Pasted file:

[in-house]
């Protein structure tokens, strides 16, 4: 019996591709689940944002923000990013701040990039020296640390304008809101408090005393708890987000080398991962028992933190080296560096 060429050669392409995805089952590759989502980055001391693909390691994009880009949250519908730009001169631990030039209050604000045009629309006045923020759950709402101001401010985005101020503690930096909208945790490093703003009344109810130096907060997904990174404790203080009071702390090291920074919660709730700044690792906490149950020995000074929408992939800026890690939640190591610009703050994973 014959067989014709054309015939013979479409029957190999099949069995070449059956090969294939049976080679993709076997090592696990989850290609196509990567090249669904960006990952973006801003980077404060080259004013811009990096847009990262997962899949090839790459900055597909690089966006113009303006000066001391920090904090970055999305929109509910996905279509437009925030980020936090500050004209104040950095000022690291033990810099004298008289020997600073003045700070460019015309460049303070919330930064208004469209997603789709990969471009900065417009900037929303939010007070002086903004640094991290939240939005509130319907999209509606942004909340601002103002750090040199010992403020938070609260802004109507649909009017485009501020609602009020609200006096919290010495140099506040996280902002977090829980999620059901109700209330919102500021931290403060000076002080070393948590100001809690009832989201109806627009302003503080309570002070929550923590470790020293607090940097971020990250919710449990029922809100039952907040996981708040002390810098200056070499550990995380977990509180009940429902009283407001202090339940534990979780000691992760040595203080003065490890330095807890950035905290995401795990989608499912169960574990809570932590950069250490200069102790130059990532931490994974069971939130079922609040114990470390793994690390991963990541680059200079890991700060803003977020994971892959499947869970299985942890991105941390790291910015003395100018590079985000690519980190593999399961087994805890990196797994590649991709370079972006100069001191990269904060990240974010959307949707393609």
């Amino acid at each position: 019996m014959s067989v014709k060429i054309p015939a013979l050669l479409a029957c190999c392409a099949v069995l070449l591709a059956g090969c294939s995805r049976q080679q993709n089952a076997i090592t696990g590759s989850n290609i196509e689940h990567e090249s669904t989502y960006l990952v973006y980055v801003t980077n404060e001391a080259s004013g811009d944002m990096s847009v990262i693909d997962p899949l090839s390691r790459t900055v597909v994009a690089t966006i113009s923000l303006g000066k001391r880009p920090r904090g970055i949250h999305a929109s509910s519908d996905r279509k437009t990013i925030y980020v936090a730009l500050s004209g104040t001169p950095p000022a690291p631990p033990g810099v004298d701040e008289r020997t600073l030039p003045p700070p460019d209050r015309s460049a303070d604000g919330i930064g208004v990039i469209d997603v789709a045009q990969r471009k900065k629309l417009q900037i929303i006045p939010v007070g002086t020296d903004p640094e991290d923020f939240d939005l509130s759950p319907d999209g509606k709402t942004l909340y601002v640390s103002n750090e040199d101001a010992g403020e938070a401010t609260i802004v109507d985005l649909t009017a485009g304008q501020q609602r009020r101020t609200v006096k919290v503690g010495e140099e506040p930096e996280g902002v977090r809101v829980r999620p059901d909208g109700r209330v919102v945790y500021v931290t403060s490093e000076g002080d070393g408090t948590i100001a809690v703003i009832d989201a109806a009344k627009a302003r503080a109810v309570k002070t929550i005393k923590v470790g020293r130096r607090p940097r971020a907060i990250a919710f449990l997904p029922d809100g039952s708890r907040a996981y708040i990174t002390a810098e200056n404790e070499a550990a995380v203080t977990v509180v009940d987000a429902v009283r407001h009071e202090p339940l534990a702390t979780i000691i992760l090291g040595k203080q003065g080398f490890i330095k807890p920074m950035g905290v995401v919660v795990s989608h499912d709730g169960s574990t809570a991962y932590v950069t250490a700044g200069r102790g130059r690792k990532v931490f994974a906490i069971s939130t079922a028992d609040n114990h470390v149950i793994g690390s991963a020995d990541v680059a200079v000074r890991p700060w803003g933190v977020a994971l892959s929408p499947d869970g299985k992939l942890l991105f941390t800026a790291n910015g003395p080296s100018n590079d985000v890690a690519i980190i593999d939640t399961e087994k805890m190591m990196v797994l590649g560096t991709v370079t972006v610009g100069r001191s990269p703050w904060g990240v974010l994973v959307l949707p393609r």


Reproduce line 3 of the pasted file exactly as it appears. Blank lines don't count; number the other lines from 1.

């Amino acid at each position: 019996m014959s067989v014709k060429i054309p015939a013979l050669l479409a029957c190999c392409a099949v069995l070449l591709a059956g090969c294939s995805r049976q080679q993709n089952a076997i090592t696990g590759s989850n290609i196509e689940h990567e090249s669904t989502y960006l990952v973006y980055v801003t980077n404060e001391a080259s004013g811009d944002m990096s847009v990262i693909d997962p899949l090839s390691r790459t900055v597909v994009a690089t966006i113009s923000l303006g000066k001391r880009p920090r904090g970055i949250h999305a929109s509910s519908d996905r279509k437009t990013i925030y980020v936090a730009l500050s004209g104040t001169p950095p000022a690291p631990p033990g810099v004298d701040e008289r020997t600073l030039p003045p700070p460019d209050r015309s460049a303070d604000g919330i930064g208004v990039i469209d997603v789709a045009q990969r471009k900065k629309l417009q900037i929303i006045p939010v007070g002086t020296d903004p640094e991290d923020f939240d939005l509130s759950p319907d999209g509606k709402t942004l909340y601002v640390s103002n750090e040199d101001a010992g403020e938070a401010t609260i802004v109507d985005l649909t009017a485009g304008q501020q609602r009020r101020t609200v006096k919290v503690g010495e140099e506040p930096e996280g902002v977090r809101v829980r999620p059901d909208g109700r209330v919102v945790y500021v931290t403060s490093e000076g002080d070393g408090t948590i100001a809690v703003i009832d989201a109806a009344k627009a302003r503080a109810v309570k002070t929550i005393k923590v470790g020293r130096r607090p940097r971020a907060i990250a919710f449990l997904p029922d809100g039952s708890r907040a996981y708040i990174t002390a810098e200056n404790e070499a550990a995380v203080t977990v509180v009940d987000a429902v009283r407001h009071e202090p339940l534990a702390t979780i000691i992760l090291g040595k203080q003065g080398f490890i330095k807890p920074m950035g905290v995401v919660v795990s989608h499912d709730g169960s574990t809570a991962y932590v950069t250490a700044g200069r102790g130059r690792k990532v931490f994974a906490i069971s939130t079922a028992d609040n114990h470390v149950i793994g690390s991963a020995d990541v680059a200079v000074r890991p700060w803003g933190v977020a994971l892959s929408p499947d869970g299985k992939l942890l991105f941390t800026a790291n910015g003395p080296s100018n590079d985000v890690a690519i980190i593999d939640t399961e087994k805890m190591m990196v797994l590649g560096t991709v370079t972006v610009g100069r001191s990269p703050w904060g990240v974010l994973v959307l949707p393609r």